Mr Sunak, are you there?
It’s not often that the lack of something makes the news (unless it’s petrol or loo roll) but there are a couple of announcements that are increasingly conspicuous in their absence.
Firstly, the Fundamental Review of Business Rates, originally due last year is still yet to be released despite being promised in the Autumn but rumours have it that it will appear on 27 October. Of more pressing interest to ratepayers perhaps is the £1.5bn of additional relief that was announced when the government legislated against Covid being used as grounds for rateable value reductions. This was meant to provide much-needed relief for those businesses that didn’t benefit from either Expanded Retail Discount or Small Business Grants and the stated aim was to get the relief to people when they needed it, rather than having to rely on the slow and cumbersome appeals process to produce savings.
This sentiment is in danger of being lost as it’s now more than 18 months since the initial Covid relief packages were introduced – how much longer must businesses wait? We’ll report further in due course.
With all of this going on (or not going on) it’s easy to forget that the 2023 Revaluation, based on rental values at 1 April 2021, is now well underway.
The Valuation Office Agency is scrabbling around for rental evidence on which to base revised values, but there is a lack of transactions on certain property types in a market still afflicted by Covid. Whilst the VOA has had statutory powers to gather rental evidence for many years the problem has always been where to look for it – with 2.3m rating assessments, it’s a bit needle in a haystack.
Enter the ‘Non-Domestic Rating (Compilation and Alteration of Lists) (England) Regulations, which came into effect on 1 January 2021. This requires each billing authority to provide the Valuation Office Agency with details of who occupies each property on a quarterly basis. The aim is that this information will help the VOA compile and maintain accurate rating lists by allowing them to target where there have been new occupiers and therefore pinpoint the relevant rental evidence.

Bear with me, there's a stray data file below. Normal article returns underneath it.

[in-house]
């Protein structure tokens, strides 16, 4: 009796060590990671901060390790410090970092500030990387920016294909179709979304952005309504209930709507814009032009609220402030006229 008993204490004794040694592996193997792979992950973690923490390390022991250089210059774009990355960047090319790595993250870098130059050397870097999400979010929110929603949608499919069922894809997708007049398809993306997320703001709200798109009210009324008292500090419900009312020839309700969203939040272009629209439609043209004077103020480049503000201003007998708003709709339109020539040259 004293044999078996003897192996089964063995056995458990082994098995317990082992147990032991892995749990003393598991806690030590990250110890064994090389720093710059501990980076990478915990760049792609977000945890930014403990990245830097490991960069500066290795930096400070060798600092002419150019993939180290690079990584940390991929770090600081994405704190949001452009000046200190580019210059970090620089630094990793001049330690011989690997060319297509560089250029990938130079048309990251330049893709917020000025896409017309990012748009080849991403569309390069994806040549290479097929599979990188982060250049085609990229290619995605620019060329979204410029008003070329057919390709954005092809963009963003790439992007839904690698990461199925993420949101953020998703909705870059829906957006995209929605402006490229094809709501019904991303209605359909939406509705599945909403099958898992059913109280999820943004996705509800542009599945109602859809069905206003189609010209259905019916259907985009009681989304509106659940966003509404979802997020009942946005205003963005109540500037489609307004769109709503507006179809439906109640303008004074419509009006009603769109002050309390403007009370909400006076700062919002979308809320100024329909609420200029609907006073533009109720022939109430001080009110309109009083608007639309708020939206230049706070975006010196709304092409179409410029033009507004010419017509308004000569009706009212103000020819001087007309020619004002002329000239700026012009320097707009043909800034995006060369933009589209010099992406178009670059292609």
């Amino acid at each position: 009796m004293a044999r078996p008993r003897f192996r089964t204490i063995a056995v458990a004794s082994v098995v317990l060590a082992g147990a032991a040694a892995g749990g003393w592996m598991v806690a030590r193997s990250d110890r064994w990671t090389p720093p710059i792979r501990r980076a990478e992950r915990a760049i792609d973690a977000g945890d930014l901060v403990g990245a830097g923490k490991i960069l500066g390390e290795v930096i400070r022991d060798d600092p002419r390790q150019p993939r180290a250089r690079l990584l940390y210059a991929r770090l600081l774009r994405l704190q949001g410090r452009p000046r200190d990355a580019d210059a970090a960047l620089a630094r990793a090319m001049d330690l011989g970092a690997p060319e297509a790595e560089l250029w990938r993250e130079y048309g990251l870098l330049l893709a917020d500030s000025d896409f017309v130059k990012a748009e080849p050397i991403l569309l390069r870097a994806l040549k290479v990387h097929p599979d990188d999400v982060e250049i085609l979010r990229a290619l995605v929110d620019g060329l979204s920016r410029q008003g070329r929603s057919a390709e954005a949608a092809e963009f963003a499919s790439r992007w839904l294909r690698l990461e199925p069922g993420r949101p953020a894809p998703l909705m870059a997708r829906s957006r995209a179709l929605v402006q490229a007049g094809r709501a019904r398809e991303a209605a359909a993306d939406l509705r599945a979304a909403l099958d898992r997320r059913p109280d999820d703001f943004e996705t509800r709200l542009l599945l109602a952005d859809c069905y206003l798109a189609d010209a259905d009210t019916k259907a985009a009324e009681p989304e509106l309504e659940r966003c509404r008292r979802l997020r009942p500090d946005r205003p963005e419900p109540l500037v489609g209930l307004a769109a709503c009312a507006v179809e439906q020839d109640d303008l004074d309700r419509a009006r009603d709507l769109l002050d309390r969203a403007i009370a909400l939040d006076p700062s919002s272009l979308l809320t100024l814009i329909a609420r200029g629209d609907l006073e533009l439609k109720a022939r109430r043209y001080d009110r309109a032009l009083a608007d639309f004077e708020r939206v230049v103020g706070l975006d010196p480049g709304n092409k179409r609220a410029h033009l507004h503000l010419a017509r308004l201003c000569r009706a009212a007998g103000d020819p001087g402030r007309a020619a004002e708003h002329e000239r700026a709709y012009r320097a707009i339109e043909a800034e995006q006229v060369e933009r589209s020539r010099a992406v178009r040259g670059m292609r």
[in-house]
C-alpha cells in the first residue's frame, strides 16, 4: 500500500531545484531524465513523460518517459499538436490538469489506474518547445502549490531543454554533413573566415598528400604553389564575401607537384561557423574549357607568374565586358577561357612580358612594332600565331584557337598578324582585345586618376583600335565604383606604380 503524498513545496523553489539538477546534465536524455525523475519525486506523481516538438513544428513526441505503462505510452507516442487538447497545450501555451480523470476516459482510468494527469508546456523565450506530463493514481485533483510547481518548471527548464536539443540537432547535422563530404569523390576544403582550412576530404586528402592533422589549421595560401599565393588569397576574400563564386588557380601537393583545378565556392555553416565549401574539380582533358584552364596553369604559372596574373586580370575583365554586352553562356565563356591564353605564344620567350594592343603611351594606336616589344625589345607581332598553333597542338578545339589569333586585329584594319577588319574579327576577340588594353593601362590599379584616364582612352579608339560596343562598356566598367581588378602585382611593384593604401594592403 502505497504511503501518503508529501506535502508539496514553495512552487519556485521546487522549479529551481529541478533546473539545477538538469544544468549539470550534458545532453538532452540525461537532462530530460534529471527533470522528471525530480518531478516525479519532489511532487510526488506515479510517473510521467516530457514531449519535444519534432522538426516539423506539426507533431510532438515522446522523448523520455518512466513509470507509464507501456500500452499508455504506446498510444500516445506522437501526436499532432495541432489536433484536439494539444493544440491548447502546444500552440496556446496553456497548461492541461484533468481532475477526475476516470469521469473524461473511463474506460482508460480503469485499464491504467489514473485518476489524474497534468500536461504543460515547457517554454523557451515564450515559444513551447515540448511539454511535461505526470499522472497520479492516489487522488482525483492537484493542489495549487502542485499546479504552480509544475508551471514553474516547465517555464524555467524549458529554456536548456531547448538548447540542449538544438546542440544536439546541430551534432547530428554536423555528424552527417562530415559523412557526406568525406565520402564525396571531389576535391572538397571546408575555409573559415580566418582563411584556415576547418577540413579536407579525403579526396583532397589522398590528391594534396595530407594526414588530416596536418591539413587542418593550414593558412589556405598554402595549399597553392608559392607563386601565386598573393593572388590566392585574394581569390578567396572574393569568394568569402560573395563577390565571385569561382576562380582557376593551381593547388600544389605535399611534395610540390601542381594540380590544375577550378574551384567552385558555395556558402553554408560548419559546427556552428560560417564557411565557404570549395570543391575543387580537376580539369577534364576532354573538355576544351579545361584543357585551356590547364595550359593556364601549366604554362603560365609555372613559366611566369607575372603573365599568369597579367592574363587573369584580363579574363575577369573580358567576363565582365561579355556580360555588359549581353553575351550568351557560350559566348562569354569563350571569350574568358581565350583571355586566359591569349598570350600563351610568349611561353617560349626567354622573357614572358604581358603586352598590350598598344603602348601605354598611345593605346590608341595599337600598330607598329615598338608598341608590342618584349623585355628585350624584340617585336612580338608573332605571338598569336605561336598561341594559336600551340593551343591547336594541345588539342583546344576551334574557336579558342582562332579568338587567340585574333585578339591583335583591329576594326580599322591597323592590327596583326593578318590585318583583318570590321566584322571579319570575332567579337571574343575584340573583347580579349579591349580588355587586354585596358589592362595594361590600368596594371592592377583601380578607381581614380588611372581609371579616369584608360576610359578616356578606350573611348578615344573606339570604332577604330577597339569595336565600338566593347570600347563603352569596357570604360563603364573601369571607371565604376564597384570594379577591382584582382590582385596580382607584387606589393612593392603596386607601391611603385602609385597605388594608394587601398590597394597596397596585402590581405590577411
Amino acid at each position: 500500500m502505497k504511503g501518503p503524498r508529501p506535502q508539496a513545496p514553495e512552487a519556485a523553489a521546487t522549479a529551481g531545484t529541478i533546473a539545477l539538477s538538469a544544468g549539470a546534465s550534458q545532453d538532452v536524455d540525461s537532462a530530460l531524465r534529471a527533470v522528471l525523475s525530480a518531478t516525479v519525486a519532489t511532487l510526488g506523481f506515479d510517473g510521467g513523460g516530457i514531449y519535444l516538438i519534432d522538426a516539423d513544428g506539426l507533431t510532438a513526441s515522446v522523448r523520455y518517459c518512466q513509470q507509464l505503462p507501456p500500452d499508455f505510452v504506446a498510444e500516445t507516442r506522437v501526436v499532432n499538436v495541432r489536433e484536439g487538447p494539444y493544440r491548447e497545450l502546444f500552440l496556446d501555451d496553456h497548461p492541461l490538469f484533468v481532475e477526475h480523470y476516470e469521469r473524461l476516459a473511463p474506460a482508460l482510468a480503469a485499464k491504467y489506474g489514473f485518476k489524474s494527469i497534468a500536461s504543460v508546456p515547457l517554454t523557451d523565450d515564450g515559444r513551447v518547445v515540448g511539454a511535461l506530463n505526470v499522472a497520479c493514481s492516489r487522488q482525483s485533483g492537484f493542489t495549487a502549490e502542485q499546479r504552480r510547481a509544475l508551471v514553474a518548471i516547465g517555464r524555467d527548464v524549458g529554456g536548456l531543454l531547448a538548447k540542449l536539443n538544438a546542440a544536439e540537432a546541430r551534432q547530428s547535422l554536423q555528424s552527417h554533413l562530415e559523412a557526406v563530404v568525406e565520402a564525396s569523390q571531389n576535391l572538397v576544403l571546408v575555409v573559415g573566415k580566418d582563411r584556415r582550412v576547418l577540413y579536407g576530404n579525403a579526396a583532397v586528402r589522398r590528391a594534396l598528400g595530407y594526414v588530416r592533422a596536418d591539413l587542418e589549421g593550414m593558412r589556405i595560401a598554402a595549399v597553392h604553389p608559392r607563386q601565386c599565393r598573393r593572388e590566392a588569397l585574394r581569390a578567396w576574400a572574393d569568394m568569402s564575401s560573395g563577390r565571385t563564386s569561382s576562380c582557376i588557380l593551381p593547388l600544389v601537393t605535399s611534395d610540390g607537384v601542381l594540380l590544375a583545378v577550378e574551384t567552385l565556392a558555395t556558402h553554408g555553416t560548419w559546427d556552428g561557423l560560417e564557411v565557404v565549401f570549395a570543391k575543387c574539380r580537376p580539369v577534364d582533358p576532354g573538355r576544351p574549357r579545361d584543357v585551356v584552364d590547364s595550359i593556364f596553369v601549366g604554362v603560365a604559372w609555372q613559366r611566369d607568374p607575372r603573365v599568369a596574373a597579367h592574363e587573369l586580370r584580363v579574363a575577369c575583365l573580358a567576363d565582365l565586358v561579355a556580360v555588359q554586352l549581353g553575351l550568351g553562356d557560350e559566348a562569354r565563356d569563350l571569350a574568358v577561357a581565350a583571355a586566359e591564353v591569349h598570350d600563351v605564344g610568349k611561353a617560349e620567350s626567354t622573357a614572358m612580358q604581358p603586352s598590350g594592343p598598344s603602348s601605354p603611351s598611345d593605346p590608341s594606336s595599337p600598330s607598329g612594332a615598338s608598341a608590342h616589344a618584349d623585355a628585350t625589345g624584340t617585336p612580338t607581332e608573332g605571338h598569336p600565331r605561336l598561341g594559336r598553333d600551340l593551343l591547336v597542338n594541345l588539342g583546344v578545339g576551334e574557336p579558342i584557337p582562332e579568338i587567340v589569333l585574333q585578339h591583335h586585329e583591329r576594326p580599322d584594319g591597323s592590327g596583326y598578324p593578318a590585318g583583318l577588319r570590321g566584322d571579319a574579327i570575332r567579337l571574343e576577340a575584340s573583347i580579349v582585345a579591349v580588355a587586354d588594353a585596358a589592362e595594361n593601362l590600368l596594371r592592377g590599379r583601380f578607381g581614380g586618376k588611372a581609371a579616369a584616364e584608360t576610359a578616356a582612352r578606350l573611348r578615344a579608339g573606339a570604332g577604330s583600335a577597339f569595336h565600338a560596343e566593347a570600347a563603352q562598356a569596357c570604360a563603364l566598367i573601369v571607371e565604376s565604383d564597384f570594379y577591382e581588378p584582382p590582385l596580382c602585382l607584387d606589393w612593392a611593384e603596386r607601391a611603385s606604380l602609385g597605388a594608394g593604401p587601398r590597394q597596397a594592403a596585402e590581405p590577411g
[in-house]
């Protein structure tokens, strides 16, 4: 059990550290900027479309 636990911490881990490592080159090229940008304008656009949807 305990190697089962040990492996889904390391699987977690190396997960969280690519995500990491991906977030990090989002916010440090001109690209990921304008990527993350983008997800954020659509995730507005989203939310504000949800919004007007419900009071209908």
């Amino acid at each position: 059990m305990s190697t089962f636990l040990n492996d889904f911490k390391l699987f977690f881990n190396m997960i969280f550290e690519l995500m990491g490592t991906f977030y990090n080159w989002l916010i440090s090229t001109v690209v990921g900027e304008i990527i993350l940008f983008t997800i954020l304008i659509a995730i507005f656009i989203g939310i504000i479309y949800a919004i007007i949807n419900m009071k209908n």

It is in effect the Government’s and VO’s answer to our PropData platform which collates information from the same council’s and aggregates it with rating list data. If you’re reading Mr Sunak, we’ll be happy to sell you a subscription!
It’s interesting to see that there are still seven local authorities that have failed to provide the Government with the requested information which mirrors our own experience. Over the next few weeks, we’re going to look at the evidence available to the VO across the region and explore the key issues that will impact on business rates liability over the next few years. Unless of course there are some other announcements to report on…
The next business rates revaluation has changed more frequently than Dominic Cummings’ allegiances.
Occupiers are being inundated with requests for information on their property as the Valuation Office Agency gears up for Revaluation 2023.
Rates mitigation is a subject well known to anyone in commercial property - but not necessarily well understood.